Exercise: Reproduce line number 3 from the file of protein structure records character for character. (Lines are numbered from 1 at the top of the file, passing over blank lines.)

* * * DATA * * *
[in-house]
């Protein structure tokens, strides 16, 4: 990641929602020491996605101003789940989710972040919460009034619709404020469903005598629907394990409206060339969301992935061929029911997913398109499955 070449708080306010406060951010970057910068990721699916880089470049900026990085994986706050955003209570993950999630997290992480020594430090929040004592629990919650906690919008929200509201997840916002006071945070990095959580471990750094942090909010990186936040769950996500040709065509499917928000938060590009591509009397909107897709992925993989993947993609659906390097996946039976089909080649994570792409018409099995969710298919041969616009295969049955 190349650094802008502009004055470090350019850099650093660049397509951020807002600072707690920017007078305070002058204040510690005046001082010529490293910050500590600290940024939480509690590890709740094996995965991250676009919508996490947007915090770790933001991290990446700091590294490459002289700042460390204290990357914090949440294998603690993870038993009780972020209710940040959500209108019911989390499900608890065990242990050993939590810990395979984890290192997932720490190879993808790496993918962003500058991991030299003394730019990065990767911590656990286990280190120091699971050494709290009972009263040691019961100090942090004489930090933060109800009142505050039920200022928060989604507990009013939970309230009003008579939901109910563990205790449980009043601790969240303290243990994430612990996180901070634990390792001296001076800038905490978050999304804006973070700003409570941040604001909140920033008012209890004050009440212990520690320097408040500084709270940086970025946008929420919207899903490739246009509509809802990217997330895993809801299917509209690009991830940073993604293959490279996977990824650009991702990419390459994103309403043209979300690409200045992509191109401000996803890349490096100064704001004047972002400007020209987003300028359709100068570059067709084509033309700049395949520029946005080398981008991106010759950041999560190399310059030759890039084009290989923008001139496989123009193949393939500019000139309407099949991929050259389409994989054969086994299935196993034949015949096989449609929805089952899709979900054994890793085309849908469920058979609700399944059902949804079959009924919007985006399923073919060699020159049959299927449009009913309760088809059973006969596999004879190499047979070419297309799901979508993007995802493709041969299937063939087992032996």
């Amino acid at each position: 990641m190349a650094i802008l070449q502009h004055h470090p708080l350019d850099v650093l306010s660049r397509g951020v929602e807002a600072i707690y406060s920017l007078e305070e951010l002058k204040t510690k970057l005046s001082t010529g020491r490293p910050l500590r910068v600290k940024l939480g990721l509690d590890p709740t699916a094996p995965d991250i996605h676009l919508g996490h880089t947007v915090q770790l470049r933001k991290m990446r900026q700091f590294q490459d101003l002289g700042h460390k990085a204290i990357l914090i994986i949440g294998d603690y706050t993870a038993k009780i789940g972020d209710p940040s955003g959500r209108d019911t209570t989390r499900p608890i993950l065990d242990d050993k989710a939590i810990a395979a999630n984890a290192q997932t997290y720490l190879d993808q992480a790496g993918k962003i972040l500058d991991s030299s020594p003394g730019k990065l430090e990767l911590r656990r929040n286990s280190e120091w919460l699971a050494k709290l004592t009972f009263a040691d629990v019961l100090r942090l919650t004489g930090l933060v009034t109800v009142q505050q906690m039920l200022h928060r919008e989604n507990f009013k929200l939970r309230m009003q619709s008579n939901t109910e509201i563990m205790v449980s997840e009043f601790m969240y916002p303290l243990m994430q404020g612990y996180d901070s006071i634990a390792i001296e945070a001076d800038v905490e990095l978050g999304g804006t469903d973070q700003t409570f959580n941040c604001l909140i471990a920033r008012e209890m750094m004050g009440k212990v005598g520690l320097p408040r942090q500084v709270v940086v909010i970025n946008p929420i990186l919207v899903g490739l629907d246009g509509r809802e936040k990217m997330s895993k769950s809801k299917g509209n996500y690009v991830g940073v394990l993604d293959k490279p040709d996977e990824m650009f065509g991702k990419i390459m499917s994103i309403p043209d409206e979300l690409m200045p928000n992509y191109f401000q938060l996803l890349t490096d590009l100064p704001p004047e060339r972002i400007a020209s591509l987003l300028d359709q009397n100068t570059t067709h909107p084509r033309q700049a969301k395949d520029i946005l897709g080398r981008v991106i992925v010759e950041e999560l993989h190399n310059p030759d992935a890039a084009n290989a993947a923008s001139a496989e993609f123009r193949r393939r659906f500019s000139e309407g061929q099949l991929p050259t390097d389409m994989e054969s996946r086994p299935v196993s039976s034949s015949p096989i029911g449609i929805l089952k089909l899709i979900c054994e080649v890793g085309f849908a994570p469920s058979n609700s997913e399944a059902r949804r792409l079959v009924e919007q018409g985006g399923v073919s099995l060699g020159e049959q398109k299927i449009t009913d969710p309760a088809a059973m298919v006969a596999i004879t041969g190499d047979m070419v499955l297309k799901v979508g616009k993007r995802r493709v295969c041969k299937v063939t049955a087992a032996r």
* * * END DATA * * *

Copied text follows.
């Amino acid at each position: 990641m190349a650094i802008l070449q502009h004055h470090p708080l350019d850099v650093l306010s660049r397509g951020v929602e807002a600072i707690y406060s920017l007078e305070e951010l002058k204040t510690k970057l005046s001082t010529g020491r490293p910050l500590r910068v600290k940024l939480g990721l509690d590890p709740t699916a094996p995965d991250i996605h676009l919508g996490h880089t947007v915090q770790l470049r933001k991290m990446r900026q700091f590294q490459d101003l002289g700042h460390k990085a204290i990357l914090i994986i949440g294998d603690y706050t993870a038993k009780i789940g972020d209710p940040s955003g959500r209108d019911t209570t989390r499900p608890i993950l065990d242990d050993k989710a939590i810990a395979a999630n984890a290192q997932t997290y720490l190879d993808q992480a790496g993918k962003i972040l500058d991991s030299s020594p003394g730019k990065l430090e990767l911590r656990r929040n286990s280190e120091w919460l699971a050494k709290l004592t009972f009263a040691d629990v019961l100090r942090l919650t004489g930090l933060v009034t109800v009142q505050q906690m039920l200022h928060r919008e989604n507990f009013k929200l939970r309230m009003q619709s008579n939901t109910e509201i563990m205790v449980s997840e009043f601790m969240y916002p303290l243990m994430q404020g612990y996180d901070s006071i634990a390792i001296e945070a001076d800038v905490e990095l978050g999304g804006t469903d973070q700003t409570f959580n941040c604001l909140i471990a920033r008012e209890m750094m004050g009440k212990v005598g520690l320097p408040r942090q500084v709270v940086v909010i970025n946008p929420i990186l919207v899903g490739l629907d246009g509509r809802e936040k990217m997330s895993k769950s809801k299917g509209n996500y690009v991830g940073v394990l993604d293959k490279p040709d996977e990824m650009f065509g991702k990419i390459m499917s994103i309403p043209d409206e979300l690409m200045p928000n992509y191109f401000q938060l996803l890349t490096d590009l100064p704001p004047e060339r972002i400007a020209s591509l987003l300028d359709q009397n100068t570059t067709h909107p084509r033309q700049a969301k395949d520029i946005l897709g080398r981008v991106i992925v010759e950041e999560l993989h190399n310059p030759d992935a890039a084009n290989a993947a923008s001139a496989e993609f123009r193949r393939r659906f500019s000139e309407g061929q099949l991929p050259t390097d389409m994989e054969s996946r086994p299935v196993s039976s034949s015949p096989i029911g449609i929805l089952k089909l899709i979900c054994e080649v890793g085309f849908a994570p469920s058979n609700s997913e399944a059902r949804r792409l079959v009924e919007q018409g985006g399923v073919s099995l060699g020159e049959q398109k299927i449009t009913d969710p309760a088809a059973m298919v006969a596999i004879t041969g190499d047979m070419v499955l297309k799901v979508g616009k993007r995802r493709v295969c041969k299937v063939t049955a087992a032996r």